The Guardian: The Tide Has Changed (4 stars)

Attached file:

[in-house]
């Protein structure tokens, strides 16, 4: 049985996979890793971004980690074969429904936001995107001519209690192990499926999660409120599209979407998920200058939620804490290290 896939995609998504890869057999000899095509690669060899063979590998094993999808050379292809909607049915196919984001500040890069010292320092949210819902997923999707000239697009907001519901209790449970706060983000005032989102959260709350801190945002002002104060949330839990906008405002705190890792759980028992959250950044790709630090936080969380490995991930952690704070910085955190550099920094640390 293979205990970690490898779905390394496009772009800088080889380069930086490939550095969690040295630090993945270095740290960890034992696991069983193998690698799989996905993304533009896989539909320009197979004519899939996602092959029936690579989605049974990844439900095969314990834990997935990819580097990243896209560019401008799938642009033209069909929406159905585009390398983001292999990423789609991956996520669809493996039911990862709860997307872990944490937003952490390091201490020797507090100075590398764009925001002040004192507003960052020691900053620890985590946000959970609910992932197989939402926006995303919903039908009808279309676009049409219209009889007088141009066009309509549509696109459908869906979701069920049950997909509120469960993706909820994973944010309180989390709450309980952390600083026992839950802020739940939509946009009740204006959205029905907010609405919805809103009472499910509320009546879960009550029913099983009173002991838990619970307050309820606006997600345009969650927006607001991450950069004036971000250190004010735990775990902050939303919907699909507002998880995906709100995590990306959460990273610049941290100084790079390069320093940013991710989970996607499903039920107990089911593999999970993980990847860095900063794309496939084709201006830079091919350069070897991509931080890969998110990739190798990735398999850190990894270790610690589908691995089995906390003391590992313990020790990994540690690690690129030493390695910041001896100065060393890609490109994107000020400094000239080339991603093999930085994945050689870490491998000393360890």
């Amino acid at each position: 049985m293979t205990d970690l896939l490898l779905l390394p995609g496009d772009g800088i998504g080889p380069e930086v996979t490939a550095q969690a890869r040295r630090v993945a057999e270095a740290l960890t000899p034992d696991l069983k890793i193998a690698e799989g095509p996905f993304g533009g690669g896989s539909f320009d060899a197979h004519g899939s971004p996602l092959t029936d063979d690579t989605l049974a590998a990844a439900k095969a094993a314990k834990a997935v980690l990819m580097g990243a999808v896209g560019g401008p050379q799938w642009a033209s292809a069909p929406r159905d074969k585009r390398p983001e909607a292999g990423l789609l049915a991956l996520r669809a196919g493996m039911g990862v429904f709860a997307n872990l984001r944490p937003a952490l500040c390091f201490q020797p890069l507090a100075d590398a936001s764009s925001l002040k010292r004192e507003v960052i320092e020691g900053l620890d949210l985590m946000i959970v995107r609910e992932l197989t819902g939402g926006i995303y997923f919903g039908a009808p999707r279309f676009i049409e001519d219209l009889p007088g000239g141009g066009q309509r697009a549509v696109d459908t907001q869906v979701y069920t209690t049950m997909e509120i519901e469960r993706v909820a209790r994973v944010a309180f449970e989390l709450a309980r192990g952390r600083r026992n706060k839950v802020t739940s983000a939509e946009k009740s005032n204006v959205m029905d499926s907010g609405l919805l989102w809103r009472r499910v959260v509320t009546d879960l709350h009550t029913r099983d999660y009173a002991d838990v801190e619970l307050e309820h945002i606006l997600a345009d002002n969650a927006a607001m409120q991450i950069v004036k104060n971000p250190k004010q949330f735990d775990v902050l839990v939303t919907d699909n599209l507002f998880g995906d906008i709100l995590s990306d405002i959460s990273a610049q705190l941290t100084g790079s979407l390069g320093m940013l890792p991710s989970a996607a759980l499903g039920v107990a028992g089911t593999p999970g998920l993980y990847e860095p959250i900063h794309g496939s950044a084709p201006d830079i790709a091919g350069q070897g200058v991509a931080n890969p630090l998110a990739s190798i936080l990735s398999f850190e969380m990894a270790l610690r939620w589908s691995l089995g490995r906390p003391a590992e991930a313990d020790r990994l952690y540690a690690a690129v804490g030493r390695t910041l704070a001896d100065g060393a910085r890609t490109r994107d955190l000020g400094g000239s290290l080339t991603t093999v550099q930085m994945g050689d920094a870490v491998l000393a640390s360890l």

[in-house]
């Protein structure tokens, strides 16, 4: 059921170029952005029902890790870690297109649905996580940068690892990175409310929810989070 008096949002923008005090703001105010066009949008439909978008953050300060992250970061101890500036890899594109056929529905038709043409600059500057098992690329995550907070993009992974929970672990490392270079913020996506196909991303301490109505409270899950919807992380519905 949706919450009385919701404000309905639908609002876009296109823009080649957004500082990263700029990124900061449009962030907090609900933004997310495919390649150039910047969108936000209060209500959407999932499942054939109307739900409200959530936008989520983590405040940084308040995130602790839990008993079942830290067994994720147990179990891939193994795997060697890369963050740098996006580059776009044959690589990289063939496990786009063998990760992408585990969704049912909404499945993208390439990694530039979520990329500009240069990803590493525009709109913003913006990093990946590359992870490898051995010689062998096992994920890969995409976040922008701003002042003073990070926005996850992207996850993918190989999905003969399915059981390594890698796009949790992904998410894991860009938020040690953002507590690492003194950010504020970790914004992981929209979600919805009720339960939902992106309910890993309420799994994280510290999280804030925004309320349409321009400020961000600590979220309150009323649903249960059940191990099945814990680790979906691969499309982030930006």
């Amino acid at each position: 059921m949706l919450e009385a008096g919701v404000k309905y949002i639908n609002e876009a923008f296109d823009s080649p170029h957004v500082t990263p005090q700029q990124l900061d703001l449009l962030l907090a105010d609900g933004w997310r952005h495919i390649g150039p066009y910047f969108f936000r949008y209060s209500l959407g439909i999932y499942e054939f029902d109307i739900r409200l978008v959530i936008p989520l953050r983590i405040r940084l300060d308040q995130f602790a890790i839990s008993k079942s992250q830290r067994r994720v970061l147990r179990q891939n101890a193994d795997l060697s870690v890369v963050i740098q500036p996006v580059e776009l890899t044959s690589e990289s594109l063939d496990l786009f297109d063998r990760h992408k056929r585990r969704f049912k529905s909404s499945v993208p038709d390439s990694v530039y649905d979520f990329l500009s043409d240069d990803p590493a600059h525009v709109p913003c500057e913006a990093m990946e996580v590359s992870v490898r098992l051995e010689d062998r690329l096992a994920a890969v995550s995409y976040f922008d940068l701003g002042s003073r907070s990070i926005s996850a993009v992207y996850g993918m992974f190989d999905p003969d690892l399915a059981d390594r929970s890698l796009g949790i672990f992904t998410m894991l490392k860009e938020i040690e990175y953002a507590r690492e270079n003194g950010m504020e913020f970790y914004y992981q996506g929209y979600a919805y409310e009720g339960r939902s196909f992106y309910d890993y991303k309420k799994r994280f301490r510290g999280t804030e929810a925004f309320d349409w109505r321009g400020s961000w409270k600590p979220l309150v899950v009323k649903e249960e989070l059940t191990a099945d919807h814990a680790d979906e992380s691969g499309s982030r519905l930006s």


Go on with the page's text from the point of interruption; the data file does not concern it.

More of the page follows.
Saxophonist, composer, polemicist and wit Gilad Atzmon is currently celebrating 10 years with his eloquently entertaining world-jazz group, the Orient House Ensemble, and The Tide Has Changed seems to represent a mature yet still eager reflection on the story so far. It's a typically riotous mix of oompah music-hall cavortings, slurred-pitch Middle Eastern rhapsodising, luxuriously sensuous clarinet love-songs, and stormy collective blasts reminiscent of the 1960s John Coltrane quartet. The initially dolorous microtonal opening of the title track over Frank Harrison's strummed piano strings turns into an uptempo section of barked staccato sounds and swerving runs uncircled by Tali Atzmon's vocals, while Bolero at Sunrise – for Atzmon's keening soprano sax – is exactly what its title describes, and In the Back Seat of a Yellow Cab splices the versatile leader's accordion and bluesy alto sax with vocal clamours like a crowded party or the squawks of a channel-hopping radio. Atzmon's albums never quite catch the amiable ferocity of his live shows, but this one certainly expresses the Orient House motto: "Relentlessly, we remind ourselves why we decided to make music in the first place."